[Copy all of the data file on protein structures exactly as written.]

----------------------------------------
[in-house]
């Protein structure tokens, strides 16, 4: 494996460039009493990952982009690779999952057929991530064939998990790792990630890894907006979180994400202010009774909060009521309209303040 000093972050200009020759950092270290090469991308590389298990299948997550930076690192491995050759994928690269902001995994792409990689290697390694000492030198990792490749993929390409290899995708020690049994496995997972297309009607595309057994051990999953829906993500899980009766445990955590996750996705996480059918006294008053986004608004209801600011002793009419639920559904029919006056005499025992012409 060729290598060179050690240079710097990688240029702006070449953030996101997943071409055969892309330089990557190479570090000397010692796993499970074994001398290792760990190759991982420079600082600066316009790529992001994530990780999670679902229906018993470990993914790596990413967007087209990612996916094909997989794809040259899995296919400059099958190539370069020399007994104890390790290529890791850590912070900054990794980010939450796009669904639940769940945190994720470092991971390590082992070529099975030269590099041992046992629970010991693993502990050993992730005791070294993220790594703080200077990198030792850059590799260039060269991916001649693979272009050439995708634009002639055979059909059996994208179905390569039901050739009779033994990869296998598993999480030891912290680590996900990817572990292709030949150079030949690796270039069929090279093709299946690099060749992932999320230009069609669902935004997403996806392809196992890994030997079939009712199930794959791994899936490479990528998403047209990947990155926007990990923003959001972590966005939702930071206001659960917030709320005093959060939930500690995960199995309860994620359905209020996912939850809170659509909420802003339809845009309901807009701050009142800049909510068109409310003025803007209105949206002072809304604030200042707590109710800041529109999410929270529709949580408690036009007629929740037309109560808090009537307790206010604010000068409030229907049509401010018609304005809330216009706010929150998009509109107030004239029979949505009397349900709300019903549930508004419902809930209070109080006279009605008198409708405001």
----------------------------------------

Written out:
[in-house]
């Protein structure tokens, strides 16, 4: 494996460039009493990952982009690779999952057929991530064939998990790792990630890894907006979180994400202010009774909060009521309209303040 000093972050200009020759950092270290090469991308590389298990299948997550930076690192491995050759994928690269902001995994792409990689290697390694000492030198990792490749993929390409290899995708020690049994496995997972297309009607595309057994051990999953829906993500899980009766445990955590996750996705996480059918006294008053986004608004209801600011002793009419639920559904029919006056005499025992012409 060729290598060179050690240079710097990688240029702006070449953030996101997943071409055969892309330089990557190479570090000397010692796993499970074994001398290792760990190759991982420079600082600066316009790529992001994530990780999670679902229906018993470990993914790596990413967007087209990612996916094909997989794809040259899995296919400059099958190539370069020399007994104890390790290529890791850590912070900054990794980010939450796009669904639940769940945190994720470092991971390590082992070529099975030269590099041992046992629970010991693993502990050993992730005791070294993220790594703080200077990198030792850059590799260039060269991916001649693979272009050439995708634009002639055979059909059996994208179905390569039901050739009779033994990869296998598993999480030891912290680590996900990817572990292709030949150079030949690796270039069929090279093709299946690099060749992932999320230009069609669902935004997403996806392809196992890994030997079939009712199930794959791994899936490479990528998403047209990947990155926007990990923003959001972590966005939702930071206001659960917030709320005093959060939930500690995960199995309860994620359905209020996912939850809170659509909420802003339809845009309901807009701050009142800049909510068109409310003025803007209105949206002072809304604030200042707590109710800041529109999410929270529709949580408690036009007629929740037309109560808090009537307790206010604010000068409030229907049509401010018609304005809330216009706010929150998009509109107030004239029979949505009397349900709300019903549930508004419902809930209070109080006279009605008198409708405001």